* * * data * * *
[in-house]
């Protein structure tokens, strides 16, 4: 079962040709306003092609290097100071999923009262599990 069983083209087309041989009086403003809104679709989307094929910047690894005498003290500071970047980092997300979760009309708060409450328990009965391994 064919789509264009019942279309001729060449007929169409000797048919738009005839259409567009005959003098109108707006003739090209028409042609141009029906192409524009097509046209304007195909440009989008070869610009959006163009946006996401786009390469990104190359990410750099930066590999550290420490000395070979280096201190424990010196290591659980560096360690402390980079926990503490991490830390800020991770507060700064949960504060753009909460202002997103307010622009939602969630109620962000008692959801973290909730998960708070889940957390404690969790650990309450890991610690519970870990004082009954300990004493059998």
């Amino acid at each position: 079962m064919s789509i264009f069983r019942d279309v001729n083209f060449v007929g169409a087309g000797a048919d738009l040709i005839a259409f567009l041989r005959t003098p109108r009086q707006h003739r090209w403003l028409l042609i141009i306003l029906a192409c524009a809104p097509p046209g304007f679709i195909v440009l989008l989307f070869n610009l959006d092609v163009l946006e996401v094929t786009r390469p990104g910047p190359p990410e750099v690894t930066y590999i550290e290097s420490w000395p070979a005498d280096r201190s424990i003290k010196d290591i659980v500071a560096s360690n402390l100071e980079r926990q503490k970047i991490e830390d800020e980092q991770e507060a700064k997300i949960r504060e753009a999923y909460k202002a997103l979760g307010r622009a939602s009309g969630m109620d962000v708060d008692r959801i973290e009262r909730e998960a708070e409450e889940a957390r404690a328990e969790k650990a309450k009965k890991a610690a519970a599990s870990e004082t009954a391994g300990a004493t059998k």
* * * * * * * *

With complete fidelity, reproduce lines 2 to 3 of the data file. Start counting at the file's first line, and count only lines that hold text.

């Protein structure tokens, strides 16, 4: 079962040709306003092609290097100071999923009262599990 069983083209087309041989009086403003809104679709989307094929910047690894005498003290500071970047980092997300979760009309708060409450328990009965391994 064919789509264009019942279309001729060449007929169409000797048919738009005839259409567009005959003098109108707006003739090209028409042609141009029906192409524009097509046209304007195909440009989008070869610009959006163009946006996401786009390469990104190359990410750099930066590999550290420490000395070979280096201190424990010196290591659980560096360690402390980079926990503490991490830390800020991770507060700064949960504060753009909460202002997103307010622009939602969630109620962000008692959801973290909730998960708070889940957390404690969790650990309450890991610690519970870990004082009954300990004493059998």
């Amino acid at each position: 079962m064919s789509i264009f069983r019942d279309v001729n083209f060449v007929g169409a087309g000797a048919d738009l040709i005839a259409f567009l041989r005959t003098p109108r009086q707006h003739r090209w403003l028409l042609i141009i306003l029906a192409c524009a809104p097509p046209g304007f679709i195909v440009l989008l989307f070869n610009l959006d092609v163009l946006e996401v094929t786009r390469p990104g910047p190359p990410e750099v690894t930066y590999i550290e290097s420490w000395p070979a005498d280096r201190s424990i003290k010196d290591i659980v500071a560096s360690n402390l100071e980079r926990q503490k970047i991490e830390d800020e980092q991770e507060a700064k997300i949960r504060e753009a999923y909460k202002a997103l979760g307010r622009a939602s009309g969630m109620d962000v708060d008692r959801i973290e009262r909730e998960a708070e409450e889940a957390r404690a328990e969790k650990a309450k009965k890991a610690a519970a599990s870990e004082t009954a391994g300990a004493t059998k």